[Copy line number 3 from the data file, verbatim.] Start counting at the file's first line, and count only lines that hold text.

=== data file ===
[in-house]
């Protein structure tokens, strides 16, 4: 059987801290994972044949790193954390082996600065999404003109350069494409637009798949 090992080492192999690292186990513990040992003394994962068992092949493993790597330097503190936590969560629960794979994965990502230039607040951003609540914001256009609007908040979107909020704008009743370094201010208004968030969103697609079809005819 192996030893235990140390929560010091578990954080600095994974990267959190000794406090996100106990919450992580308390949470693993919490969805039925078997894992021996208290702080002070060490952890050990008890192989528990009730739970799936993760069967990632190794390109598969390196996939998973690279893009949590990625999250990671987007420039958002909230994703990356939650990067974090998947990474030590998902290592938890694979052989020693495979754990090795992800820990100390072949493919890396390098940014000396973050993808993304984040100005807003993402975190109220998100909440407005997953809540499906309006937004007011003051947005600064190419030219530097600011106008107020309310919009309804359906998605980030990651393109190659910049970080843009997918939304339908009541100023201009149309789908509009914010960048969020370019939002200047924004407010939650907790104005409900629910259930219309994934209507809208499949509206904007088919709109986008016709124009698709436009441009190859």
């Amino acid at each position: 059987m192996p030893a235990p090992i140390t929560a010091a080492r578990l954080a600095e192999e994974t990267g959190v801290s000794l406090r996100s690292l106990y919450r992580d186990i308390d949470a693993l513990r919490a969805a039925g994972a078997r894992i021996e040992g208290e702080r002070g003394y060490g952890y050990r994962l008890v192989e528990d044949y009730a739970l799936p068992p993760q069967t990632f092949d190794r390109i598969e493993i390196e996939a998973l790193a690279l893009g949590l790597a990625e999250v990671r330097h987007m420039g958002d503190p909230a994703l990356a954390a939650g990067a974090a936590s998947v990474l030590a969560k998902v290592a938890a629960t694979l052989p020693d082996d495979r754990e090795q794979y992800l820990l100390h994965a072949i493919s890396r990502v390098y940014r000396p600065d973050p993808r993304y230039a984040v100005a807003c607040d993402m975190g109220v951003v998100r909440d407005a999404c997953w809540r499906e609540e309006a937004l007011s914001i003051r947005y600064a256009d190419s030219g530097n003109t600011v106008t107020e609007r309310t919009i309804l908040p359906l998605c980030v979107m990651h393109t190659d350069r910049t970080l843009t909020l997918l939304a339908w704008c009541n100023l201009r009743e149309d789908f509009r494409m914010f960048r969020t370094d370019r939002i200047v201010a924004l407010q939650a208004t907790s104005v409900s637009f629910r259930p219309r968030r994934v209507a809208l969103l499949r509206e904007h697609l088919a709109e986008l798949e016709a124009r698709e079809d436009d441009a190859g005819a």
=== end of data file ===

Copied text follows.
């Amino acid at each position: 059987m192996p030893a235990p090992i140390t929560a010091a080492r578990l954080a600095e192999e994974t990267g959190v801290s000794l406090r996100s690292l106990y919450r992580d186990i308390d949470a693993l513990r919490a969805a039925g994972a078997r894992i021996e040992g208290e702080r002070g003394y060490g952890y050990r994962l008890v192989e528990d044949y009730a739970l799936p068992p993760q069967t990632f092949d190794r390109i598969e493993i390196e996939a998973l790193a690279l893009g949590l790597a990625e999250v990671r330097h987007m420039g958002d503190p909230a994703l990356a954390a939650g990067a974090a936590s998947v990474l030590a969560k998902v290592a938890a629960t694979l052989p020693d082996d495979r754990e090795q794979y992800l820990l100390h994965a072949i493919s890396r990502v390098y940014r000396p600065d973050p993808r993304y230039a984040v100005a807003c607040d993402m975190g109220v951003v998100r909440d407005a999404c997953w809540r499906e609540e309006a937004l007011s914001i003051r947005y600064a256009d190419s030219g530097n003109t600011v106008t107020e609007r309310t919009i309804l908040p359906l998605c980030v979107m990651h393109t190659d350069r910049t970080l843009t909020l997918l939304a339908w704008c009541n100023l201009r009743e149309d789908f509009r494409m914010f960048r969020t370094d370019r939002i200047v201010a924004l407010q939650a208004t907790s104005v409900s637009f629910r259930p219309r968030r994934v209507a809208l969103l499949r509206e904007h697609l088919a709109e986008l798949e016709a124009r698709e079809d436009d441009a190859g005819a």